The government of Kenya is planning to tax cryptocurrency exchanges for commissions they receive from the over four million people dealing in digital currencies in the country if fresh regulations are adopted.
The new regulations guiding the payment of the digital service tax require platforms that facilitate the buying and selling of cryptocurrencies and other digital assets to pay a 1.5 percent duty.
“For the purposes of these Regulations, a taxable electronic, Internet or digital marketplace supply include…facilitation of online payment for, exchange or transfer of digital assets excluding services exempted under the Act,” say the Value added Tax (Electronic, Internet and Digital Marketplace Supply) Regulations, 2023 published by Treasury Cabinet Secretary Njuguna Ndung’u.
As of January 2021, Kenya introduced a digital service tax of 1.5 percent, which authorities claim has already contributed to the reduction of tax evasion by certain multinational corporations.
This tax is imposed on foreign enterprises that are not registered in Kenya but provide services to Kenyan customers via a digital platform.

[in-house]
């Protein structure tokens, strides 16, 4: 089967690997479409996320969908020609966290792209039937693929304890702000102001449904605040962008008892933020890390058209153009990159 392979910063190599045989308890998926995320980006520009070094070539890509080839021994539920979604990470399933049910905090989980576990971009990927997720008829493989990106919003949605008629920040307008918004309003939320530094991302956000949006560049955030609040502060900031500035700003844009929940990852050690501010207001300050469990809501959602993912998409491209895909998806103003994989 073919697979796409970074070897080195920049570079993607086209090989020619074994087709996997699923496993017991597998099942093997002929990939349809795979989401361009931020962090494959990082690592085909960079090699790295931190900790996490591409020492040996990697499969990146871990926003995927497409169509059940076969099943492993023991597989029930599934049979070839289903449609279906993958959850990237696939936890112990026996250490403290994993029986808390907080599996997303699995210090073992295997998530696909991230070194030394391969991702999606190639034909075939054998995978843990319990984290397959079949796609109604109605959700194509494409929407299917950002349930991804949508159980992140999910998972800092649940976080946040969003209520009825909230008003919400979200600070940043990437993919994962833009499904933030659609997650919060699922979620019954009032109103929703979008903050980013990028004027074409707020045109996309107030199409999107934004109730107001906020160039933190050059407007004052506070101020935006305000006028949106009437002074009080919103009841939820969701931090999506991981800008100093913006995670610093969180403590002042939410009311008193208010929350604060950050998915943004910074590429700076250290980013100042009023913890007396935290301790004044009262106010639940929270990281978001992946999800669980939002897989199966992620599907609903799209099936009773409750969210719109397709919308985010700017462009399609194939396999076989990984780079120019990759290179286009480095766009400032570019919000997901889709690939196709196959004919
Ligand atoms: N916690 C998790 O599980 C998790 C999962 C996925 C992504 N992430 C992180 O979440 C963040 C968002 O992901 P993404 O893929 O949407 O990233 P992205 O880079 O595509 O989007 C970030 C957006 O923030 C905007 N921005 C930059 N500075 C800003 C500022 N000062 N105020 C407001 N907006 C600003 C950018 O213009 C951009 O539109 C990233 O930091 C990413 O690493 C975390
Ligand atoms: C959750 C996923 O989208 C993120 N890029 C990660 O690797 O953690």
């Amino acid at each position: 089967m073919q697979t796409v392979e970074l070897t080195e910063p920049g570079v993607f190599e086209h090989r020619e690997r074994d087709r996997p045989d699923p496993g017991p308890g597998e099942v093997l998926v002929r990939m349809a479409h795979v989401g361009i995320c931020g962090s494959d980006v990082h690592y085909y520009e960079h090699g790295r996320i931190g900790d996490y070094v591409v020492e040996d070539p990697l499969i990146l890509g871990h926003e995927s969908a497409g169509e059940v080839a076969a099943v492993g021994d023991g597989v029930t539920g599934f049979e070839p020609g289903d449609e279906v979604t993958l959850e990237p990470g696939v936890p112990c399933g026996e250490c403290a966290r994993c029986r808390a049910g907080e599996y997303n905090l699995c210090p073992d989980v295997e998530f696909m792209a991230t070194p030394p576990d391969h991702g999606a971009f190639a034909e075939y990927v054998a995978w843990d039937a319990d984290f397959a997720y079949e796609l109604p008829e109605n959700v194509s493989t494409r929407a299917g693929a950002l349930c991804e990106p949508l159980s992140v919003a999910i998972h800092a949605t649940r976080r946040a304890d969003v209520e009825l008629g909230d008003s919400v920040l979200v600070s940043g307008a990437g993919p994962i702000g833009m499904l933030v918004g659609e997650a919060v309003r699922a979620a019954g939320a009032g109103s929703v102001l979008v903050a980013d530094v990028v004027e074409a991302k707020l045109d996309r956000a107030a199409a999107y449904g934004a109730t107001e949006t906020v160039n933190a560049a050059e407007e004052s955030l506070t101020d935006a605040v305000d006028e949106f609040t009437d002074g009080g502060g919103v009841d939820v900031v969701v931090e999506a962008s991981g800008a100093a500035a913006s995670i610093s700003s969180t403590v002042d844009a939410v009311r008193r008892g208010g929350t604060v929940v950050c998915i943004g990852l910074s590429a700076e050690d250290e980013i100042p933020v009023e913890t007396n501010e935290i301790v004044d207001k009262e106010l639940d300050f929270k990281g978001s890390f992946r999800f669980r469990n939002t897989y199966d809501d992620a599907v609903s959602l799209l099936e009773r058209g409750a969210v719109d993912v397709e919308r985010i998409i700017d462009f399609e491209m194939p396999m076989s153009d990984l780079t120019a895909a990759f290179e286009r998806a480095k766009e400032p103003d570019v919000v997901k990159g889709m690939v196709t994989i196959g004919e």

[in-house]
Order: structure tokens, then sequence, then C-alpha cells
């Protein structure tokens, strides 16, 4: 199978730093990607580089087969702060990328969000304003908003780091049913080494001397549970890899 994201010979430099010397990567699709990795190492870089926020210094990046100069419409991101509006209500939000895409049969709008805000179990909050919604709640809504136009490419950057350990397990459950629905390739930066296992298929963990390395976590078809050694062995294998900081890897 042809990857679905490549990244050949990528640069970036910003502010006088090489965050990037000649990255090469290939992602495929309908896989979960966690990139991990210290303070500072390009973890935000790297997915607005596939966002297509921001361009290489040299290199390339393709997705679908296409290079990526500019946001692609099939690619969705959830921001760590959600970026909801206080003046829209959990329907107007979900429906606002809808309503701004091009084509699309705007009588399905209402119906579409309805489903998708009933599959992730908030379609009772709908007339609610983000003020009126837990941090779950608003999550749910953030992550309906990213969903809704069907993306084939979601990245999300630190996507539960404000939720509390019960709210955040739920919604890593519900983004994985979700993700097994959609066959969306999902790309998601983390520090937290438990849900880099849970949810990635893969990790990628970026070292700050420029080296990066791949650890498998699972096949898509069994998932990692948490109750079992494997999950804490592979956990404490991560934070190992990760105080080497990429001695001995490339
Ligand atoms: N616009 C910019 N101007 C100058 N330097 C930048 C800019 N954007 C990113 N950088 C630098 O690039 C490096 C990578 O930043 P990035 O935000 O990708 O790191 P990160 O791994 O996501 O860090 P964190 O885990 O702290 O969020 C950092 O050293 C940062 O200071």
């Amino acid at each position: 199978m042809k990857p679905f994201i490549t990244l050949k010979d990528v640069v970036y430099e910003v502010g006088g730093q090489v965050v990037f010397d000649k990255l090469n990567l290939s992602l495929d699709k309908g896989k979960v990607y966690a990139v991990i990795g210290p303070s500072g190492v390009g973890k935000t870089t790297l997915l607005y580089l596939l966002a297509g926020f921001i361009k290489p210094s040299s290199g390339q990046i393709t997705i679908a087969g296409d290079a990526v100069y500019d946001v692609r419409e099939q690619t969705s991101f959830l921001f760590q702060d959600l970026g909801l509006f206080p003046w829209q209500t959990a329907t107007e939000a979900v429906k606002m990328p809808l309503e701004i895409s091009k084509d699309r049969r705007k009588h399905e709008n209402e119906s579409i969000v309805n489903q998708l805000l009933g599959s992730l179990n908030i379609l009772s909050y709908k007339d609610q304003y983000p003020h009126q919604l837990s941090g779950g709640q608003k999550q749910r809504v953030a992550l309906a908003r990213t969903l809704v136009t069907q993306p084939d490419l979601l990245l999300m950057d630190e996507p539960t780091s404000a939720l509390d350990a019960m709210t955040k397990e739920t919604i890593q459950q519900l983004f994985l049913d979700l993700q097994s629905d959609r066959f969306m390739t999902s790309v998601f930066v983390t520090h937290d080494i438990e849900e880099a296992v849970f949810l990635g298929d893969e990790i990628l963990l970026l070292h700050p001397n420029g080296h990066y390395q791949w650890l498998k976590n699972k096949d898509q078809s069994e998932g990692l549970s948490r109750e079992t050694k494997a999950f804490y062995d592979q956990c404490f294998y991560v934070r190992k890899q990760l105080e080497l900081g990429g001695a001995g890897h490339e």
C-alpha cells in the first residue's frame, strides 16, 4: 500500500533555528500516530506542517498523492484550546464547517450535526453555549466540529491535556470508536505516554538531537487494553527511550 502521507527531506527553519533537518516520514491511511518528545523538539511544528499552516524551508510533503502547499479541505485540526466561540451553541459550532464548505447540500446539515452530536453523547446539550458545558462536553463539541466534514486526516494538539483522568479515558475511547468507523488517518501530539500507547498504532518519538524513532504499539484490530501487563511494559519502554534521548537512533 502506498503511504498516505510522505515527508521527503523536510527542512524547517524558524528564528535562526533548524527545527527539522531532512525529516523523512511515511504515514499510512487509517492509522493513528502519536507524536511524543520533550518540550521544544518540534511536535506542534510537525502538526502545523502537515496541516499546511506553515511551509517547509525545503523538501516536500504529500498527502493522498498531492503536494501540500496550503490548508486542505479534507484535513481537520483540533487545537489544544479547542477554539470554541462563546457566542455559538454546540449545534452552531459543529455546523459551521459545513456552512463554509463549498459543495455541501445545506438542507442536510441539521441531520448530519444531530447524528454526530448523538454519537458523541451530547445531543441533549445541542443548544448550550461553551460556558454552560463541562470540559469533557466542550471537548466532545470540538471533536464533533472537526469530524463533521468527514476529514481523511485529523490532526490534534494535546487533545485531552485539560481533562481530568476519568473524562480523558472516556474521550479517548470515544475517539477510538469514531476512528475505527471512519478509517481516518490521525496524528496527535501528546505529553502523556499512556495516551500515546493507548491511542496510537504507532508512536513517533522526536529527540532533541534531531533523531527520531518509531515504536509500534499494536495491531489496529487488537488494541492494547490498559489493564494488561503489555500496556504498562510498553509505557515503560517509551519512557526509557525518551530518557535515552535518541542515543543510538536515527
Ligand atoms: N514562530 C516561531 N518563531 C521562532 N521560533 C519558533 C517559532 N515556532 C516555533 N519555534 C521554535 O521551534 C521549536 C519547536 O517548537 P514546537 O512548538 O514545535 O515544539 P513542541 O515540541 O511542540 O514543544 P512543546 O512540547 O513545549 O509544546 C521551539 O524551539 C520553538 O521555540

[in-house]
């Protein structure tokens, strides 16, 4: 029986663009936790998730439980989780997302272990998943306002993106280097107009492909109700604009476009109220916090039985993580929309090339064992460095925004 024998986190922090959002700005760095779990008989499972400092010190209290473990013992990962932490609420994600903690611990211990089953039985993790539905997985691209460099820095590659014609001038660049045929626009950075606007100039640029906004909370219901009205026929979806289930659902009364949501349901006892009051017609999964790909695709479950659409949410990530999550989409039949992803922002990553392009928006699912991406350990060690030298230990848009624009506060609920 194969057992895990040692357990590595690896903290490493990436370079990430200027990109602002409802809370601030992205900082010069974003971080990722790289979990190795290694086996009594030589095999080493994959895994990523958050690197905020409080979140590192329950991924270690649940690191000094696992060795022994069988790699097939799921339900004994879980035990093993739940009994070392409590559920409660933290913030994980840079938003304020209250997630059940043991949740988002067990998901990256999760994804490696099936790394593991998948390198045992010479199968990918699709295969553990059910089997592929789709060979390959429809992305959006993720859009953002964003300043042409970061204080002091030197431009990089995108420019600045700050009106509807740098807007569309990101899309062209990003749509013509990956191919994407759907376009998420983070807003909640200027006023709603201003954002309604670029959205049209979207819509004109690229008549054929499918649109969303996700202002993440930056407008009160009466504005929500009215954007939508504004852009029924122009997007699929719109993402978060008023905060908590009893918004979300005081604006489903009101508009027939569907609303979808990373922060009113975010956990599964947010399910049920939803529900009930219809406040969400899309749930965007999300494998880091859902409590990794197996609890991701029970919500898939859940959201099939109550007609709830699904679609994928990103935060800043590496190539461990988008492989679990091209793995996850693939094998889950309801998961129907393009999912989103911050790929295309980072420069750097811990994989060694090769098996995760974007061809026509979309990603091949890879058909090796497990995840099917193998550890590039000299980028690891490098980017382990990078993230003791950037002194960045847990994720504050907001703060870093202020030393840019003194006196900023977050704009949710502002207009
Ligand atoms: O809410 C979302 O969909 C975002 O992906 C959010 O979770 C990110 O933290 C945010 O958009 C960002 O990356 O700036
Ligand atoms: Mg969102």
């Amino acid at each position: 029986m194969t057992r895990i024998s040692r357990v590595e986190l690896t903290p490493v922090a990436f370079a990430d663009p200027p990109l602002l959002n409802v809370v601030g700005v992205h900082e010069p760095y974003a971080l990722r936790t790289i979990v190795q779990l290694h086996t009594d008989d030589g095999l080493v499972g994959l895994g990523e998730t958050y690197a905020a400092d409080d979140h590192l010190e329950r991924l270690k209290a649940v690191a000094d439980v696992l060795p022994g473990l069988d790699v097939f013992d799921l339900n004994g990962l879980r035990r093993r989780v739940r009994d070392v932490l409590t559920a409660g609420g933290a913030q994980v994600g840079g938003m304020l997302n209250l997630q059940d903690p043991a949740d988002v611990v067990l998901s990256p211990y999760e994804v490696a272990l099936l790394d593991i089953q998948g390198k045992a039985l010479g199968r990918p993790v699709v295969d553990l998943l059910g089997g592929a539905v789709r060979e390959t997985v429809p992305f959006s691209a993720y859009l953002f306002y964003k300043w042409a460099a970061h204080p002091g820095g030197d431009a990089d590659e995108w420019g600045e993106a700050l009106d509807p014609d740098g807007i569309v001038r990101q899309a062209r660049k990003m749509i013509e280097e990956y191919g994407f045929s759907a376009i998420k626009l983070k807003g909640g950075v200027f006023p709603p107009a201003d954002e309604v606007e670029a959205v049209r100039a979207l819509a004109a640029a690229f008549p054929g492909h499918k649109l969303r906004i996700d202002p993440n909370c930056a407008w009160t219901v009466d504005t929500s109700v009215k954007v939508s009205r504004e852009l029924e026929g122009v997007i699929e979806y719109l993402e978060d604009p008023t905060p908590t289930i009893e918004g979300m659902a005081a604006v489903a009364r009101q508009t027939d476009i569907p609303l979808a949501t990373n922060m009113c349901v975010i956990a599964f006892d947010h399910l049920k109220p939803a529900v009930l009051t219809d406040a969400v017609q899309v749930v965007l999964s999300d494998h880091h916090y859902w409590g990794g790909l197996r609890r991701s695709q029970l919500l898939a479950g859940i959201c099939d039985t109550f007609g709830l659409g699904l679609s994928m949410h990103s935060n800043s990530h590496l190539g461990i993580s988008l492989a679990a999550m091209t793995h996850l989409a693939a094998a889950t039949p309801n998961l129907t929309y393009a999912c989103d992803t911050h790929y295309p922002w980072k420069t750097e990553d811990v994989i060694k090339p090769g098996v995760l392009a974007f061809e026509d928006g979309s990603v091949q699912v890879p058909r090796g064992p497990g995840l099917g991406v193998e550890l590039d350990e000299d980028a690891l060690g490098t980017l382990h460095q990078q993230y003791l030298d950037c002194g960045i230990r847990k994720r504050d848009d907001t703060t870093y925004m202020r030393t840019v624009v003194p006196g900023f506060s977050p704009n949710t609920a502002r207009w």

A total of 4.25 million people in Kenya own cryptocurrency according to new data from The United Nations Conference on Trade and Development (UNCTAD).
Kenya is placed ahead of developed economies such as the United States, which is ranked sixth with 8.3 percent of its population owning digital currencies.
UNCTAD linked Kenya’s rising adoption of digital currencies to low fees charged by crypto exchanges, speed in sending remittances and Internet access.
About 12.4 per cent of Kenyans aged between 16 and 64 own some form of crypto with a majority of traders being male, according to the Meltwater report.
The crypto market, known for its wild price swings, has shed more than half of its value since November last year as investors pulled out money from riskier assets amid worries over soaring inflation and rising interest rates.